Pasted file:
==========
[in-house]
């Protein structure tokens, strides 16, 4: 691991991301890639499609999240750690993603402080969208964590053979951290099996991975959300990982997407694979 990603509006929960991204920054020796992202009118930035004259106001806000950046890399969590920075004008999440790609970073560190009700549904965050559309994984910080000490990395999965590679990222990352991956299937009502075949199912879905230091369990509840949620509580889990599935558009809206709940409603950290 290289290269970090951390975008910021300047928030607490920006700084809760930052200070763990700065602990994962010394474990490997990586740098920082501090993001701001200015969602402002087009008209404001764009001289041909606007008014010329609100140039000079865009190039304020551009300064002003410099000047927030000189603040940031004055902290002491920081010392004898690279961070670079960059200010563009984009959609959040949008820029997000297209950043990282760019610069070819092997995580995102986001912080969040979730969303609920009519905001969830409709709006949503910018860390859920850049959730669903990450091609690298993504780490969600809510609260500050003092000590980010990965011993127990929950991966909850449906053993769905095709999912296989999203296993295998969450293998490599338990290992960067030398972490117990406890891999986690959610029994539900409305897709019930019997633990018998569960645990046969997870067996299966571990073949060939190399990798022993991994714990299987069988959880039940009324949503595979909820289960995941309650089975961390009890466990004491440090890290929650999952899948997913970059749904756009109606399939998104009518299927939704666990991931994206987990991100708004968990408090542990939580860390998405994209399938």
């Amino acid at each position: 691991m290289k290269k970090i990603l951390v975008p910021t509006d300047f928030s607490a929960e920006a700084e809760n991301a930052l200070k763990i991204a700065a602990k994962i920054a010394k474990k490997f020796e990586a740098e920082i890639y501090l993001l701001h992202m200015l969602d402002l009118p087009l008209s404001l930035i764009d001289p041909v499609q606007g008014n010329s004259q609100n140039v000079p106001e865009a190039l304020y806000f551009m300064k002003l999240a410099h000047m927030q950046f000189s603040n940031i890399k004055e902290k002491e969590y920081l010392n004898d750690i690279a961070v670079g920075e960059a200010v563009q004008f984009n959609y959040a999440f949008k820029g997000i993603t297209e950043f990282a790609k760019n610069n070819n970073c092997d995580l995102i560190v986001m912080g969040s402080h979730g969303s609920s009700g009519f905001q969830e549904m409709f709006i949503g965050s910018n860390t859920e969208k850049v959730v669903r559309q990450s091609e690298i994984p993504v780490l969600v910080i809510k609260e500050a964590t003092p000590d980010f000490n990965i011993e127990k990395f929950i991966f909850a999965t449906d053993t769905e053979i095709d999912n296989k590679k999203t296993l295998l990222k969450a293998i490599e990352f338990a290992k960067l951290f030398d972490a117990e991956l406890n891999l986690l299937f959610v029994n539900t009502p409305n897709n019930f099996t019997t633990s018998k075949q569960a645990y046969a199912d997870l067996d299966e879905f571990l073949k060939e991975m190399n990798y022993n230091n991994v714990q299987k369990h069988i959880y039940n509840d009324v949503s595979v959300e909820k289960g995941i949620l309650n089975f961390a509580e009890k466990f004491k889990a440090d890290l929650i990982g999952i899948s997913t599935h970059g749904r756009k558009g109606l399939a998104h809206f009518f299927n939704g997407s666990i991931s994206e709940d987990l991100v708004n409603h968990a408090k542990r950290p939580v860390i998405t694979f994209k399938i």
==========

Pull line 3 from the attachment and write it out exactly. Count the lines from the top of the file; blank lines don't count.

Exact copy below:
């Amino acid at each position: 691991m290289k290269k970090i990603l951390v975008p910021t509006d300047f928030s607490a929960e920006a700084e809760n991301a930052l200070k763990i991204a700065a602990k994962i920054a010394k474990k490997f020796e990586a740098e920082i890639y501090l993001l701001h992202m200015l969602d402002l009118p087009l008209s404001l930035i764009d001289p041909v499609q606007g008014n010329s004259q609100n140039v000079p106001e865009a190039l304020y806000f551009m300064k002003l999240a410099h000047m927030q950046f000189s603040n940031i890399k004055e902290k002491e969590y920081l010392n004898d750690i690279a961070v670079g920075e960059a200010v563009q004008f984009n959609y959040a999440f949008k820029g997000i993603t297209e950043f990282a790609k760019n610069n070819n970073c092997d995580l995102i560190v986001m912080g969040s402080h979730g969303s609920s009700g009519f905001q969830e549904m409709f709006i949503g965050s910018n860390t859920e969208k850049v959730v669903r559309q990450s091609e690298i994984p993504v780490l969600v910080i809510k609260e500050a964590t003092p000590d980010f000490n990965i011993e127990k990395f929950i991966f909850a999965t449906d053993t769905e053979i095709d999912n296989k590679k999203t296993l295998l990222k969450a293998i490599e990352f338990a290992k960067l951290f030398d972490a117990e991956l406890n891999l986690l299937f959610v029994n539900t009502p409305n897709n019930f099996t019997t633990s018998k075949q569960a645990y046969a199912d997870l067996d299966e879905f571990l073949k060939e991975m190399n990798y022993n230091n991994v714990q299987k369990h069988i959880y039940n509840d009324v949503s595979v959300e909820k289960g995941i949620l309650n089975f961390a509580e009890k466990f004491k889990a440090d890290l929650i990982g999952i899948s997913t599935h970059g749904r756009k558009g109606l399939a998104h809206f009518f299927n939704g997407s666990i991931s994206e709940d987990l991100v708004n409603h968990a408090k542990r950290p939580v860390i998405t694979f994209k399938i």